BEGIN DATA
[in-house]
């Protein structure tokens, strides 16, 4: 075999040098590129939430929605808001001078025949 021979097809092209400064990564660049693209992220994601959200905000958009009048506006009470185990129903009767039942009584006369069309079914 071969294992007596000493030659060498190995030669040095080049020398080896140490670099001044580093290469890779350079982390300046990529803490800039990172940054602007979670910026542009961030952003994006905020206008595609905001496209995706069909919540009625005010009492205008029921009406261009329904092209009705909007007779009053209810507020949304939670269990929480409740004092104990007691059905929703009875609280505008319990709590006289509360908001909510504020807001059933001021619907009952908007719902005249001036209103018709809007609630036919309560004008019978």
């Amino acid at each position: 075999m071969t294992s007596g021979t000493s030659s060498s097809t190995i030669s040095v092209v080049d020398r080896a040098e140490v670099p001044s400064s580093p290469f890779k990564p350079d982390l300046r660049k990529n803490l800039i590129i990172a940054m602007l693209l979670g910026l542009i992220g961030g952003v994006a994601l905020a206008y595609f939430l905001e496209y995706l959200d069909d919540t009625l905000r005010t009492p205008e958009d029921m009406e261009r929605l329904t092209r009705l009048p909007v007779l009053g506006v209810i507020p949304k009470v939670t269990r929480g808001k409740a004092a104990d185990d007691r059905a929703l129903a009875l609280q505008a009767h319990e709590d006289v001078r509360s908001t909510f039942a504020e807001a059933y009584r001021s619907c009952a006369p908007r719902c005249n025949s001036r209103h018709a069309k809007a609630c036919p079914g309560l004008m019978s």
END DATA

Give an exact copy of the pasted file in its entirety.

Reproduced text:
[in-house]
């Protein structure tokens, strides 16, 4: 075999040098590129939430929605808001001078025949 021979097809092209400064990564660049693209992220994601959200905000958009009048506006009470185990129903009767039942009584006369069309079914 071969294992007596000493030659060498190995030669040095080049020398080896140490670099001044580093290469890779350079982390300046990529803490800039990172940054602007979670910026542009961030952003994006905020206008595609905001496209995706069909919540009625005010009492205008029921009406261009329904092209009705909007007779009053209810507020949304939670269990929480409740004092104990007691059905929703009875609280505008319990709590006289509360908001909510504020807001059933001021619907009952908007719902005249001036209103018709809007609630036919309560004008019978």
């Amino acid at each position: 075999m071969t294992s007596g021979t000493s030659s060498s097809t190995i030669s040095v092209v080049d020398r080896a040098e140490v670099p001044s400064s580093p290469f890779k990564p350079d982390l300046r660049k990529n803490l800039i590129i990172a940054m602007l693209l979670g910026l542009i992220g961030g952003v994006a994601l905020a206008y595609f939430l905001e496209y995706l959200d069909d919540t009625l905000r005010t009492p205008e958009d029921m009406e261009r929605l329904t092209r009705l009048p909007v007779l009053g506006v209810i507020p949304k009470v939670t269990r929480g808001k409740a004092a104990d185990d007691r059905a929703l129903a009875l609280q505008a009767h319990e709590d006289v001078r509360s908001t909510f039942a504020e807001a059933y009584r001021s619907c009952a006369p908007r719902c005249n025949s001036r209103h018709a069309k809007a609630c036919p079914g309560l004008m019978s």